Complicating matters further, at the time of the killing, the couple were reconciling after a year-long separation and were planning to sell the marital home and take an extended trip to Australia. On the final morning of their 31-year marriage, Richard sent Sally out in the rain, insisting that he wanted bacon and eggs for breakfast. Suspecting that he wanted her out of the house for a reason, she checked his phone upon her return and discovered he had been speaking to a woman he had met on a dating website and had been cheating on her.

According to her own account, when she asked Richard to explain the call, he replied: ‘Don’t question me.’ It was the last conversation they had. At her original five-day trial at Guildford Crown Court, Sally’s legal team relied on a defence of diminished responsibility, hoping she would be found guilty of the lesser charge of manslaughter. But Richard’s behaviour was deemed to be irrelevant and Sally’s lawyers believed it would look bad for them to ‘speak ill of the dead’.

From the moment she was convicted of murder and sentenced to 18 years in jail, her sons devoted themselves to getting her conviction overturned. The family contacted Justice For Women, a feminist law reform campaign group which supports women who have killed their partners as a response to domestic violence.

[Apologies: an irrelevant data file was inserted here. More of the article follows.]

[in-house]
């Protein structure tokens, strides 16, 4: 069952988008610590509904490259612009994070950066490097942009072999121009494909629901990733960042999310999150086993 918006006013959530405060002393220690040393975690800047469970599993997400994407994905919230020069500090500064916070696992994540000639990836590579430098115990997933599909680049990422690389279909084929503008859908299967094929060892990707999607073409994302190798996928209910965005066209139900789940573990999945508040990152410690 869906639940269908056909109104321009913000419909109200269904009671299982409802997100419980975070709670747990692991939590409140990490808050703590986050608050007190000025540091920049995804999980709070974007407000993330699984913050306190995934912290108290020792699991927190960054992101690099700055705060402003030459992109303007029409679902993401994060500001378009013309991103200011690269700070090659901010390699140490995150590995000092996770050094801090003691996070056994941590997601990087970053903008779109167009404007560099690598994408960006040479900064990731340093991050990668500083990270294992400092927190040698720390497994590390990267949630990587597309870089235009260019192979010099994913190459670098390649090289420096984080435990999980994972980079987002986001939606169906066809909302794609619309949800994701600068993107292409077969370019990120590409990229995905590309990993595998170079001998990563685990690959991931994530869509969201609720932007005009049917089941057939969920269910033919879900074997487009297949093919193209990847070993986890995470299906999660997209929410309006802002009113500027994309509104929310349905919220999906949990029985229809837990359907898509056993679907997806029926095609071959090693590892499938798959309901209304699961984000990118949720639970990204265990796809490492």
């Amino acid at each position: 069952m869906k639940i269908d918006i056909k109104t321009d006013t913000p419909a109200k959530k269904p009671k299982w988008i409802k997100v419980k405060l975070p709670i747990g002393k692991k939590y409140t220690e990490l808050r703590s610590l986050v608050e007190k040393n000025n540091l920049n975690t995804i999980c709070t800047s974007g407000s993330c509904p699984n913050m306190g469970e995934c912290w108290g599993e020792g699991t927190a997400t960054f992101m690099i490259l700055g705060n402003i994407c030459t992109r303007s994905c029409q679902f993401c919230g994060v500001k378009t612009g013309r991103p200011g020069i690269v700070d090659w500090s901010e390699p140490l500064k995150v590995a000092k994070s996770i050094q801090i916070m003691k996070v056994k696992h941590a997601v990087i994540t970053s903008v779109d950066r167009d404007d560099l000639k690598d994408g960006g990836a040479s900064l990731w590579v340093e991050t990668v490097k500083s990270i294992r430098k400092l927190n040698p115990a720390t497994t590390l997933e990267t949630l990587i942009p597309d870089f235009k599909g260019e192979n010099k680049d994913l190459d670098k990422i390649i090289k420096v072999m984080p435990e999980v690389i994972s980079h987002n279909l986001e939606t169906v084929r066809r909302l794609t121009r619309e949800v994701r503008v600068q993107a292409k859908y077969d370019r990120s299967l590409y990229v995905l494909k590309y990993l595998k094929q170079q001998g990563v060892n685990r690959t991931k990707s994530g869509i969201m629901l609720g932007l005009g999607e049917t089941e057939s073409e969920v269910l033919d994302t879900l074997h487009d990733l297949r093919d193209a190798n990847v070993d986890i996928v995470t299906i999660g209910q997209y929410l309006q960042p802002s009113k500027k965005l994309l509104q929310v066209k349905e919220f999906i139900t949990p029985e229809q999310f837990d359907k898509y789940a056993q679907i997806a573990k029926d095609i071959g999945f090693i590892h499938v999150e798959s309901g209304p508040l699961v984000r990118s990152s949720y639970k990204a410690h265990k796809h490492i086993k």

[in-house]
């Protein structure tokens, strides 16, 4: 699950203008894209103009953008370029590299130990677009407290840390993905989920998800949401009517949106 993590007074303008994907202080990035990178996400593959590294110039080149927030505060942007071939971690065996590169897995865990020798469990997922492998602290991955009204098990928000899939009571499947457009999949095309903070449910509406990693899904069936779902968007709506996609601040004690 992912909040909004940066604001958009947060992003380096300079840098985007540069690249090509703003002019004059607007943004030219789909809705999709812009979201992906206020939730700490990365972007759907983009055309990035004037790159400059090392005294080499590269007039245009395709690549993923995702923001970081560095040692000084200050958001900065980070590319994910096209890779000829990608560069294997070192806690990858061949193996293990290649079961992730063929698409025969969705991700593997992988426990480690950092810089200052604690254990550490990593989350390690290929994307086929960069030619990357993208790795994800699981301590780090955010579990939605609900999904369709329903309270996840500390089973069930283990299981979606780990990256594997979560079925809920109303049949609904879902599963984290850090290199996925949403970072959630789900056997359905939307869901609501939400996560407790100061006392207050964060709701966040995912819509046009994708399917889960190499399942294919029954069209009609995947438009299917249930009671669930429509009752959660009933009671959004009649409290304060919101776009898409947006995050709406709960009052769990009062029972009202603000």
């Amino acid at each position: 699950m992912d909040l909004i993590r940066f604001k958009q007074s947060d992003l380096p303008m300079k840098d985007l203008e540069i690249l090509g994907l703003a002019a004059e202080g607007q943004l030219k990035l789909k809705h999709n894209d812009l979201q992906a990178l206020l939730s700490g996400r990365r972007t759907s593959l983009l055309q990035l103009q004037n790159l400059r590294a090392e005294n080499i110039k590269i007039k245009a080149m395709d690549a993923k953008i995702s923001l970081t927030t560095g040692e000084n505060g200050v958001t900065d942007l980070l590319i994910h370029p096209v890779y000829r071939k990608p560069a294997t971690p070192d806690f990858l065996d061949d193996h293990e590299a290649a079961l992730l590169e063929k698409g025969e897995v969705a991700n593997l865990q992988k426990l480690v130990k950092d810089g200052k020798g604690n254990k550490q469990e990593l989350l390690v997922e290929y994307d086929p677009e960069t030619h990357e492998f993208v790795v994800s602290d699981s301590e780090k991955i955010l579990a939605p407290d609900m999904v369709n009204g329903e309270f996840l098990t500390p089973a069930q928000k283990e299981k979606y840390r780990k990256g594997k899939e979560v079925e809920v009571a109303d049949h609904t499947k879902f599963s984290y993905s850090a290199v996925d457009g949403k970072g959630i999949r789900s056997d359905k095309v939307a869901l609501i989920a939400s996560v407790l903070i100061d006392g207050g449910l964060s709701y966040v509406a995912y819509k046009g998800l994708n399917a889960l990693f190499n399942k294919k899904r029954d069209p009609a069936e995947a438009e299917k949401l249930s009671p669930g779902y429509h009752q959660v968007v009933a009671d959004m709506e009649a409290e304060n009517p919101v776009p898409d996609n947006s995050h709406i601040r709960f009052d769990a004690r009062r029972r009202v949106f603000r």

Her case was taken up by lawyer Harriet Wistrich, a champion for women’s rights, but it was not until coercive and controlling behaviour was criminalised in 2015 that she found the key to Sally’s release. ‘In a sense it’s like fresh evidence,’ Miss Wistrich said four months ago. ‘The fact a law has been passed illustrates an advancement in our understanding of the dynamics of an abusive relationship.’

In February 2019, the Court of Appeal quashed Sally’s conviction and ordered a retrial based on fresh evidence from a psychiatrist that she was suffering from two mental disorders at the time of the killing brought on by her husband’s abuse. It was described as a ‘watershed moment for victims of domestic violence’.

In April, Sally was freed from HMP Bronzefield in Surrey. Yesterday’s dramatic announcement that she will not face a retrial perhaps draws a line under her ordeal once and for all.

But possibly the greatest irony of all is that, despite becoming a feminist cause celebre, Sally still grieves her husband’s death and admits missing him.

Speaking in 2010, she told police: ‘I felt without Richard I was worthless, I couldn’t go on, I couldn’t cope. I loved him and he was part of my life, part of me. My whole identity was built up as a part of a couple. I just couldn’t exist separately. I still think about Richard all the time, every night.’

For while Sally Challen’s ordeal may have shaped legal history, above all her agonising story belongs to her and her sons. Now that their ordeal is over, they could be forgiven for wanting to put it behind them and rediscover something resembling a normal life.